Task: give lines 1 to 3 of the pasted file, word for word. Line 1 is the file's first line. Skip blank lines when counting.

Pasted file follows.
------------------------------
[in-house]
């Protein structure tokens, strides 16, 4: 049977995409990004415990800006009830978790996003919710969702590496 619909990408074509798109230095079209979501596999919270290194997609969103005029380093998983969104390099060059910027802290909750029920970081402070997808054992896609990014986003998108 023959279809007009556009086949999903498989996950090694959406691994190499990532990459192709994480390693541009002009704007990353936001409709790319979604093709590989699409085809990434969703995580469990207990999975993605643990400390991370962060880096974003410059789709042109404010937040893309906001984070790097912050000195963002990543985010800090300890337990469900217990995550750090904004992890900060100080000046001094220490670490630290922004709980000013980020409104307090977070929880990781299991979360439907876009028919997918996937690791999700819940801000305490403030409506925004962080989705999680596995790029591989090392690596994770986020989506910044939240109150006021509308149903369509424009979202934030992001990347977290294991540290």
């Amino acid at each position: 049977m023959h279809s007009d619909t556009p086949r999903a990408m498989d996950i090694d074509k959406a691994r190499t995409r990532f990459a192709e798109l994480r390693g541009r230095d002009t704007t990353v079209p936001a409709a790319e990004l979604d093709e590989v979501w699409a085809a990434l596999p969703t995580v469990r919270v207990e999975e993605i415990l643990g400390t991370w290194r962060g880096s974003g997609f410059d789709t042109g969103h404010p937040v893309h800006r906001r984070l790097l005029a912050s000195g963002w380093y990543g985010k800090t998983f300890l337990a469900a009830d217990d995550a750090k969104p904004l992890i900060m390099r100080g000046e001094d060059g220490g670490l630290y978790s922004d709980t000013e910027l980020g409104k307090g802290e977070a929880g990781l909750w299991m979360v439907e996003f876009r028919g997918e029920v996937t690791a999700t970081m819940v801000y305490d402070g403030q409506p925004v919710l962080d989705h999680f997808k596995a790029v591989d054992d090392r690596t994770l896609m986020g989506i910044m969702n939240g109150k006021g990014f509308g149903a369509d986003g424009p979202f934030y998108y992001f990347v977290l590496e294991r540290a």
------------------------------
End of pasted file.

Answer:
[in-house]
């Protein structure tokens, strides 16, 4: 049977995409990004415990800006009830978790996003919710969702590496 619909990408074509798109230095079209979501596999919270290194997609969103005029380093998983969104390099060059910027802290909750029920970081402070997808054992896609990014986003998108 023959279809007009556009086949999903498989996950090694959406691994190499990532990459192709994480390693541009002009704007990353936001409709790319979604093709590989699409085809990434969703995580469990207990999975993605643990400390991370962060880096974003410059789709042109404010937040893309906001984070790097912050000195963002990543985010800090300890337990469900217990995550750090904004992890900060100080000046001094220490670490630290922004709980000013980020409104307090977070929880990781299991979360439907876009028919997918996937690791999700819940801000305490403030409506925004962080989705999680596995790029591989090392690596994770986020989506910044939240109150006021509308149903369509424009979202934030992001990347977290294991540290």
């Amino acid at each position: 049977m023959h279809s007009d619909t556009p086949r999903a990408m498989d996950i090694d074509k959406a691994r190499t995409r990532f990459a192709e798109l994480r390693g541009r230095d002009t704007t990353v079209p936001a409709a790319e990004l979604d093709e590989v979501w699409a085809a990434l596999p969703t995580v469990r919270v207990e999975e993605i415990l643990g400390t991370w290194r962060g880096s974003g997609f410059d789709t042109g969103h404010p937040v893309h800006r906001r984070l790097l005029a912050s000195g963002w380093y990543g985010k800090t998983f300890l337990a469900a009830d217990d995550a750090k969104p904004l992890i900060m390099r100080g000046e001094d060059g220490g670490l630290y978790s922004d709980t000013e910027l980020g409104k307090g802290e977070a929880g990781l909750w299991m979360v439907e996003f876009r028919g997918e029920v996937t690791a999700t970081m819940v801000y305490d402070g403030q409506p925004v919710l962080d989705h999680f997808k596995a790029v591989d054992d090392r690596t994770l896609m986020g989506i910044m969702n939240g109150k006021g990014f509308g149903a369509d986003g424009p979202f934030y998108y992001f990347v977290l590496e294991r540290a």